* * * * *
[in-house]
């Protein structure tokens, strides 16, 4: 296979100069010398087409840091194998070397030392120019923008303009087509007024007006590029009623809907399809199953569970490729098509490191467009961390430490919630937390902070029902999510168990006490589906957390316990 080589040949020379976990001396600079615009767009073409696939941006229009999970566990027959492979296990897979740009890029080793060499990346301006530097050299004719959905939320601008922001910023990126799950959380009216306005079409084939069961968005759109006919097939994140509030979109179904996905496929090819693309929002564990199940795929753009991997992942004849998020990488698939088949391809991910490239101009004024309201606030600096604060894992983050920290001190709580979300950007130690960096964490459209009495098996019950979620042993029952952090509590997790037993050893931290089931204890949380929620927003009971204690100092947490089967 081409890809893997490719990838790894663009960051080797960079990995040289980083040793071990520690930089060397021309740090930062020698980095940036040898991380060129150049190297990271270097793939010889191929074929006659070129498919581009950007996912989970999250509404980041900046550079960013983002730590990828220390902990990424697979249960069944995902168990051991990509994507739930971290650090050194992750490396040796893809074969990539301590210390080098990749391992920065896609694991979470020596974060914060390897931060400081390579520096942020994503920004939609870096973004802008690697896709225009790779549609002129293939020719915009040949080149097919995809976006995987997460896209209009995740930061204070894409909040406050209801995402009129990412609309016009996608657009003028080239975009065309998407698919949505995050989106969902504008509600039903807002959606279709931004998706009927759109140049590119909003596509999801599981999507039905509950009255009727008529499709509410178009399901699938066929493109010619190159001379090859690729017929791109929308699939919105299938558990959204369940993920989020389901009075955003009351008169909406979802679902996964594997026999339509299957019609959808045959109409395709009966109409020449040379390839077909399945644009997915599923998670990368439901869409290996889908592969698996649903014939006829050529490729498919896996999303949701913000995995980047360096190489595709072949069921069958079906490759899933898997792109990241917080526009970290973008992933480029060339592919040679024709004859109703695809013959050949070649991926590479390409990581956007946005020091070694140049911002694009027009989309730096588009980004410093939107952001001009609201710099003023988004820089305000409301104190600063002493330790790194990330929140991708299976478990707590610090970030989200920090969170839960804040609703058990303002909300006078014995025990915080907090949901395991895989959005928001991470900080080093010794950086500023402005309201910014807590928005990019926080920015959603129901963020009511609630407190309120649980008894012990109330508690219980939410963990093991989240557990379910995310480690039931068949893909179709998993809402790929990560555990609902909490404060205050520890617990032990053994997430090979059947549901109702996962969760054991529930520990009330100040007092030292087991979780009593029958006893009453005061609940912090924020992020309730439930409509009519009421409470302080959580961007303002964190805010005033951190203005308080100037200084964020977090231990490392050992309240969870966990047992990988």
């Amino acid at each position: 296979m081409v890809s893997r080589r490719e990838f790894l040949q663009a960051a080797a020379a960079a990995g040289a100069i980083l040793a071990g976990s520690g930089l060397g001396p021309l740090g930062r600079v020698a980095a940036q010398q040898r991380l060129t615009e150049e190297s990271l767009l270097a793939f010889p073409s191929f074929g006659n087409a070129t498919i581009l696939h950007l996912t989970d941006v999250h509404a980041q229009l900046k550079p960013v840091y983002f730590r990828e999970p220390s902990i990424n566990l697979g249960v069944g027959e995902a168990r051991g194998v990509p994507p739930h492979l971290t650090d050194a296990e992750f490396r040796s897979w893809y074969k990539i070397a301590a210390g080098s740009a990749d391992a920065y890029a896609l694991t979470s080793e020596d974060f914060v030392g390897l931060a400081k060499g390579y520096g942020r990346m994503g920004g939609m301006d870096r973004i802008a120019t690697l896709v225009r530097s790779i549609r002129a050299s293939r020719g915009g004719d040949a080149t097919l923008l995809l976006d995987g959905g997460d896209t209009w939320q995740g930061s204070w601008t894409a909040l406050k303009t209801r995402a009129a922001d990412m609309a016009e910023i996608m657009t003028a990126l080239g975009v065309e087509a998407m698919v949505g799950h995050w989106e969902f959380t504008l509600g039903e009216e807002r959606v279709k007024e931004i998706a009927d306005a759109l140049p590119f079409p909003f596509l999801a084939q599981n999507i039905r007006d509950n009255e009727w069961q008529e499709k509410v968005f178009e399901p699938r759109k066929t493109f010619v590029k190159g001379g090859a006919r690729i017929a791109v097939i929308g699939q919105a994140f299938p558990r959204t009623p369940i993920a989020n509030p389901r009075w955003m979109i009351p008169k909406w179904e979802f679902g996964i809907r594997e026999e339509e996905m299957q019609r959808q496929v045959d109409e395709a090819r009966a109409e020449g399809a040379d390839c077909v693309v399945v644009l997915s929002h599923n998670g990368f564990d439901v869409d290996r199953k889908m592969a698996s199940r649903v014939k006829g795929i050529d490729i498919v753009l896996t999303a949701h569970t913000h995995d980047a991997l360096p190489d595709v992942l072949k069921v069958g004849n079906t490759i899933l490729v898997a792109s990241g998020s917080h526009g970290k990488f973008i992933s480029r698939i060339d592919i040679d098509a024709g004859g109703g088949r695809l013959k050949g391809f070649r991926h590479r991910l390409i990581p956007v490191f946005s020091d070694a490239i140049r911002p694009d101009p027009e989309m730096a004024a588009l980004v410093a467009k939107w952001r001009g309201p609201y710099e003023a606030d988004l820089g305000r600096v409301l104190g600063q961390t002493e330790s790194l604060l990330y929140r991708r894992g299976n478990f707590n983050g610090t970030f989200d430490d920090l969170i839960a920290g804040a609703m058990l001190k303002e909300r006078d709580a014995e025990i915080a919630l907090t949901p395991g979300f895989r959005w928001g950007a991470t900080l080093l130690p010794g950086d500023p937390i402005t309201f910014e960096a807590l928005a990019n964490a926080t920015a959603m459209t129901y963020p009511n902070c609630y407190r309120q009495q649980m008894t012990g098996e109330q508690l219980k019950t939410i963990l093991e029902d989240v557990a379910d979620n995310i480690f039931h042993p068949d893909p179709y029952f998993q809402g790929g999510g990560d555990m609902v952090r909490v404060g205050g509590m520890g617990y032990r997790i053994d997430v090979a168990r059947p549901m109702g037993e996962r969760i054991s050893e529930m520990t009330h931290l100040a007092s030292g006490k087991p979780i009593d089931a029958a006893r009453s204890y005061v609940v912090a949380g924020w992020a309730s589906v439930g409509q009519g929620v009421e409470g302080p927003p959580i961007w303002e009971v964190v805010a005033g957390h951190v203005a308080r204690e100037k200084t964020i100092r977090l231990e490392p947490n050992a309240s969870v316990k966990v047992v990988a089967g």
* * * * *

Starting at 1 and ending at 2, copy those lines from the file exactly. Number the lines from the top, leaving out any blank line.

[in-house]
């Protein structure tokens, strides 16, 4: 296979100069010398087409840091194998070397030392120019923008303009087509007024007006590029009623809907399809199953569970490729098509490191467009961390430490919630937390902070029902999510168990006490589906957390316990 080589040949020379976990001396600079615009767009073409696939941006229009999970566990027959492979296990897979740009890029080793060499990346301006530097050299004719959905939320601008922001910023990126799950959380009216306005079409084939069961968005759109006919097939994140509030979109179904996905496929090819693309929002564990199940795929753009991997992942004849998020990488698939088949391809991910490239101009004024309201606030600096604060894992983050920290001190709580979300950007130690960096964490459209009495098996019950979620042993029952952090509590997790037993050893931290089931204890949380929620927003009971204690100092947490089967 081409890809893997490719990838790894663009960051080797960079990995040289980083040793071990520690930089060397021309740090930062020698980095940036040898991380060129150049190297990271270097793939010889191929074929006659070129498919581009950007996912989970999250509404980041900046550079960013983002730590990828220390902990990424697979249960069944995902168990051991990509994507739930971290650090050194992750490396040796893809074969990539301590210390080098990749391992920065896609694991979470020596974060914060390897931060400081390579520096942020994503920004939609870096973004802008690697896709225009790779549609002129293939020719915009040949080149097919995809976006995987997460896209209009995740930061204070894409909040406050209801995402009129990412609309016009996608657009003028080239975009065309998407698919949505995050989106969902504008509600039903807002959606279709931004998706009927759109140049590119909003596509999801599981999507039905509950009255009727008529499709509410178009399901699938066929493109010619190159001379090859690729017929791109929308699939919105299938558990959204369940993920989020389901009075955003009351008169909406979802679902996964594997026999339509299957019609959808045959109409395709009966109409020449040379390839077909399945644009997915599923998670990368439901869409290996889908592969698996649903014939006829050529490729498919896996999303949701913000995995980047360096190489595709072949069921069958079906490759899933898997792109990241917080526009970290973008992933480029060339592919040679024709004859109703695809013959050949070649991926590479390409990581956007946005020091070694140049911002694009027009989309730096588009980004410093939107952001001009609201710099003023988004820089305000409301104190600063002493330790790194990330929140991708299976478990707590610090970030989200920090969170839960804040609703058990303002909300006078014995025990915080907090949901395991895989959005928001991470900080080093010794950086500023402005309201910014807590928005990019926080920015959603129901963020009511609630407190309120649980008894012990109330508690219980939410963990093991989240557990379910995310480690039931068949893909179709998993809402790929990560555990609902909490404060205050520890617990032990053994997430090979059947549901109702996962969760054991529930520990009330100040007092030292087991979780009593029958006893009453005061609940912090924020992020309730439930409509009519009421409470302080959580961007303002964190805010005033951190203005308080100037200084964020977090231990490392050992309240969870966990047992990988």